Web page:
I Don't Want to Stay Folded
St. Paul's Episcopal Church | Louisburg, NC | November 23, 2014
Let the words of my mouth and the meditations of our hearts be acceptable in our sight, our Lord, our strength, and our redeemer. AMEN
This is the thought I want you to take with you into your week ahead. How is this particular moment in the passage of Time, this very moment, also a moment in timelessness of Eternity?” How can this be true? And more importantly, how can we perceive it, and experience the true potential of this invitation?
(I take a strip and staple it together, drawing a line on the inside for all to see.)
This circle of paper is now a metaphor of how we live the vast majority of our lives. We circle the wagons. We build a construct of either or, of we and they, of good and bad, of right and wrong, of hard working and lazy, of rich and poor, of black and white, of young and old, of citizens and immigrants, of the sick and the healthy, of the Christian and the Muslim, of the haves and the have-nots; you get the picture.
And as we sit in the safety of our particular ring, we experience time in a moment by moment linear way. Time flashes by us quickly at some moments, and then grinds to a halt at others. Certainly we are solely responsible for our perception of this speeding up and slowing down, and ultimately running out of this commodity, this time. And good Lord, when we do run out of time, our breaths becoming shorter and further apart, how will we reflect on our lives as but an interview, as a Last Judgment into the Eternal?
For a moment now, I want you to consider that you can experience the Eternal before the actual physical death of your body. To experience this you must actually see the component of time from a different point of view. Let’s go half way around the world to one of our collective grandfathers, our “Mahatma” that is what the word means, ‘grandfather” to his actual name Mohandas Gandhi, whose favorite word was Satyagraha. Satyagraha means, “to be the change you wish to see in the world.” It means to wrestle with the truth. How can we change our perception of time, and adjust the manner in which we connect, love, and serve?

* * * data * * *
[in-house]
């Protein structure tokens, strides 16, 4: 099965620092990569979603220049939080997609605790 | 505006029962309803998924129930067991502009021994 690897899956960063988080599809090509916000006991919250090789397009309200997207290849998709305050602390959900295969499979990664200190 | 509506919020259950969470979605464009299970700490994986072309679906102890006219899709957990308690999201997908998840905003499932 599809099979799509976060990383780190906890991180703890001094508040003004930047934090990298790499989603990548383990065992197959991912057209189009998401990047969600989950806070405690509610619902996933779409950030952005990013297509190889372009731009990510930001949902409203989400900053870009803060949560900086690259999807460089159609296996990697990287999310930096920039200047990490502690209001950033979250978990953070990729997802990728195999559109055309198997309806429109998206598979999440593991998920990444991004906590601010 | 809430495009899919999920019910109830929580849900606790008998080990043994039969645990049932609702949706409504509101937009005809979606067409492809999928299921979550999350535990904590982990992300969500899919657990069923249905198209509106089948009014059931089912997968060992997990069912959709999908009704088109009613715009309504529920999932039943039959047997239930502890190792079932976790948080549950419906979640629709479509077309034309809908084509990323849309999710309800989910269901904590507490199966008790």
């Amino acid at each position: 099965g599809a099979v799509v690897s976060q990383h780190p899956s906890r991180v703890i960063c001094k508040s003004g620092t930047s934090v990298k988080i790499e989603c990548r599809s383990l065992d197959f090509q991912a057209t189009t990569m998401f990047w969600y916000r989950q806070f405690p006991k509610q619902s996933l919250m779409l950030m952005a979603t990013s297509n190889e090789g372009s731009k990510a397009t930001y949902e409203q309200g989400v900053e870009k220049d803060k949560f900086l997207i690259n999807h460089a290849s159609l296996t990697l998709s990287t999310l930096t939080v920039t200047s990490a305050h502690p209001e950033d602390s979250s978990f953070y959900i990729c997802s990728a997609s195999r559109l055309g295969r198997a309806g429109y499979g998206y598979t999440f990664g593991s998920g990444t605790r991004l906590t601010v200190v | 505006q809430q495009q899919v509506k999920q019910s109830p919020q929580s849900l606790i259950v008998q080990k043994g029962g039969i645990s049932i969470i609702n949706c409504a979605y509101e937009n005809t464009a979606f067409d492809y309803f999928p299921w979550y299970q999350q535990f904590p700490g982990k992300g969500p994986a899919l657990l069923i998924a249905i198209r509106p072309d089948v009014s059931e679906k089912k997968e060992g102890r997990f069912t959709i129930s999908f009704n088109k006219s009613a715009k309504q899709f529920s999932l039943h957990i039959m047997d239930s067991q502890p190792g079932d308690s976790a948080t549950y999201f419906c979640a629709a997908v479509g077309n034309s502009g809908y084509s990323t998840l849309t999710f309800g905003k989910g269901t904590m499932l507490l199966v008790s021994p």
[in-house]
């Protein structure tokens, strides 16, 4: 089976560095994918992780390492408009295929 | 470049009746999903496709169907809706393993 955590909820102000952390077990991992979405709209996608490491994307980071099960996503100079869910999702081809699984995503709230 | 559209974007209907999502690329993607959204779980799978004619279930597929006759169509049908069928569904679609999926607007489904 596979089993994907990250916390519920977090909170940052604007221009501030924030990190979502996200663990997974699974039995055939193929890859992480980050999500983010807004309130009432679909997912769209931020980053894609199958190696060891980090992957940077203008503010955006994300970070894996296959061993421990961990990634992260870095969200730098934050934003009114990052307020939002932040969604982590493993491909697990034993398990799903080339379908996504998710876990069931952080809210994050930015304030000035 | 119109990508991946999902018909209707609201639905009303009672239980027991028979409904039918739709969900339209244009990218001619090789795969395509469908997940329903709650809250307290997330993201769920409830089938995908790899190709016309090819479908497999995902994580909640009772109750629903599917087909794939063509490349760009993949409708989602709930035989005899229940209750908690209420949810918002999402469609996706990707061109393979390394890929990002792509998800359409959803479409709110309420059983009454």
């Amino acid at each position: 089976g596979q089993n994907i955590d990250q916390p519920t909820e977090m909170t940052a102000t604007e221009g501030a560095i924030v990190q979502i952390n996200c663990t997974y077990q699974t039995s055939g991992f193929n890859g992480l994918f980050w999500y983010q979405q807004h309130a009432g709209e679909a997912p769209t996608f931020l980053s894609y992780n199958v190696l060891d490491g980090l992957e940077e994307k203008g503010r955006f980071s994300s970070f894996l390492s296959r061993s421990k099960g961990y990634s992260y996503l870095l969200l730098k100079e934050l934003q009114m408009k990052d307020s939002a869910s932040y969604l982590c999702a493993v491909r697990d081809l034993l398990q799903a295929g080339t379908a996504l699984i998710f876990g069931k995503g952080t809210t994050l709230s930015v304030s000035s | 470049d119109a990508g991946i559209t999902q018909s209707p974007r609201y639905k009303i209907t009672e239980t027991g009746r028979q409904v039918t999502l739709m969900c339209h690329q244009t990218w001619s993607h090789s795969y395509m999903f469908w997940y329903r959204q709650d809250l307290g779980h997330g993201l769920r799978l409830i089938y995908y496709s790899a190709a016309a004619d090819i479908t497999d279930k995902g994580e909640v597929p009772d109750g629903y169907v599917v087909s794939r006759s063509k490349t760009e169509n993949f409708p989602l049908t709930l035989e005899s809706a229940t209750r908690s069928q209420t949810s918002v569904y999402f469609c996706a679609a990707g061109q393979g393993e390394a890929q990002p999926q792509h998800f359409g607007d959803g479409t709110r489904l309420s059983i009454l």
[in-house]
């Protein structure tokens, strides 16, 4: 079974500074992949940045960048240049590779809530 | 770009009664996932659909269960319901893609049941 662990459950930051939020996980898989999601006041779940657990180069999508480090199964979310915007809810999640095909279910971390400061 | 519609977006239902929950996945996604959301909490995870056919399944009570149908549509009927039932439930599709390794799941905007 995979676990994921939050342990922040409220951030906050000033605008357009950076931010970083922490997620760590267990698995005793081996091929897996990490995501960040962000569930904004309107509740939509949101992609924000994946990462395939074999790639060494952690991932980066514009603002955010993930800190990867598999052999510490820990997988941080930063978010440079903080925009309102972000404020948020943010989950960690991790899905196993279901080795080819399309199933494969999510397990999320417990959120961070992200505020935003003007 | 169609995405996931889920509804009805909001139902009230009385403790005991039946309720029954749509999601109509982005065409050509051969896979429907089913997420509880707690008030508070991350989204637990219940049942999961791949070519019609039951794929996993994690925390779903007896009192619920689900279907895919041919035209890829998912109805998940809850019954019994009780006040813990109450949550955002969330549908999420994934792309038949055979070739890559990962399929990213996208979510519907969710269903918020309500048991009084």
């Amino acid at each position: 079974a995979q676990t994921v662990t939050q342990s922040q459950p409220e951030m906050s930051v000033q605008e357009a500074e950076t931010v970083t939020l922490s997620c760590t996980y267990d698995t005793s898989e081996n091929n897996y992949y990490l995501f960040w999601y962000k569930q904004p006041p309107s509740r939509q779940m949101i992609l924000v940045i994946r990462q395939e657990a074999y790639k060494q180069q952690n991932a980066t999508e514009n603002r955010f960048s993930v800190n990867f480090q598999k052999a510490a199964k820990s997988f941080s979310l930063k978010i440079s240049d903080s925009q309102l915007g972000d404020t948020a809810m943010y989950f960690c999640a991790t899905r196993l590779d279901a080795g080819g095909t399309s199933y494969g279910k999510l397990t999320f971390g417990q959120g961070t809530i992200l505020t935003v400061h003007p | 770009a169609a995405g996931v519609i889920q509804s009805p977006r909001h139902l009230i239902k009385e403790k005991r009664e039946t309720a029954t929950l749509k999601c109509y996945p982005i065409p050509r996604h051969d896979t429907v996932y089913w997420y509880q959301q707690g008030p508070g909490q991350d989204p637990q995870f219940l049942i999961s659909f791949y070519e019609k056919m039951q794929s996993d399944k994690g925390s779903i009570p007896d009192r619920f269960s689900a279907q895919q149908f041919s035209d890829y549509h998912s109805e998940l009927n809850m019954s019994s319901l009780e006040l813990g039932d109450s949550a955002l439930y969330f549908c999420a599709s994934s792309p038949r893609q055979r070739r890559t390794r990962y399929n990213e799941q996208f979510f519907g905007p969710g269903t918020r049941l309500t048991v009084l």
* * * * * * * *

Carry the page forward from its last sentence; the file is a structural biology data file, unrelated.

Change is an action verb. It is not work for the fearful. Before action, let’s slow down and ponder our relationship with Time. How does it ride us? How do we ride it? And eventually, how do we get off on our stop, and watch the ride keep revolving?
Our desire to change the way we see time is central to how we live our lives. In order to reach out for that change we have to adjust the CONTEXT in which we see the purpose of our lives. Context is a magical word. Here’s an example: We are sitting still, in a quiet sanctuary, in a quiet town, on a quiet morning. We are completely still, correct? A change in context occurs when we realize we are actually spinning at 1038 mph on a planet which makes one revolution every 24 hours. We are hurtling through the black void of space at 67,000 mph whipping around our star the sun, once every 365 days, something we call a year. Just a small shift in our context you see.
You have to really quiet your mind and your body to a point of stillness to dwell in the idea of the eternal. Do you do the right thing when no one is watching? Do you do the responsible act and let someone else get the credit? What is the purpose of your life? These are questions concerning why we exist. Closer to home this morning is the idea that we are not being called to just hear the story from Matthew, we are called to live it.
The poet Rainer Rilke said it best, “I want to unfold. I don’t want to stay folded anywhere. Because where I am folded, there I am a lie.” We are called to live in the open. We should feel encouraged and buttressed to unfold past our fear. When you unfold yourself you are exposed to a life much older, much larger than your individual existence. This experience is to touch the wonderfully unknown, the eternal.
But again, this is risky work you are undertaking. It is counter-cultural. Do you remember Bobby De Niro in Taxi Driver arrogantly asking , “You talking to me - You talking to me?” It is a shocking acceptance when we realize the Gospel is indeed talking to us. No, we do respond with arrogance like DeNiro’s character, instead we are humbly knocked to our knees when we quietly say, “My God, are you really talking to me?” It is so difficult to comprehend that any particular action you make at this moment is actually also an action in the stillness of eternity.
Jesus is warning about what lays ahead. Why is it so hard for us to accept that God is fundamentally on the side of the hungry, the thirsty, and the poor in spirit?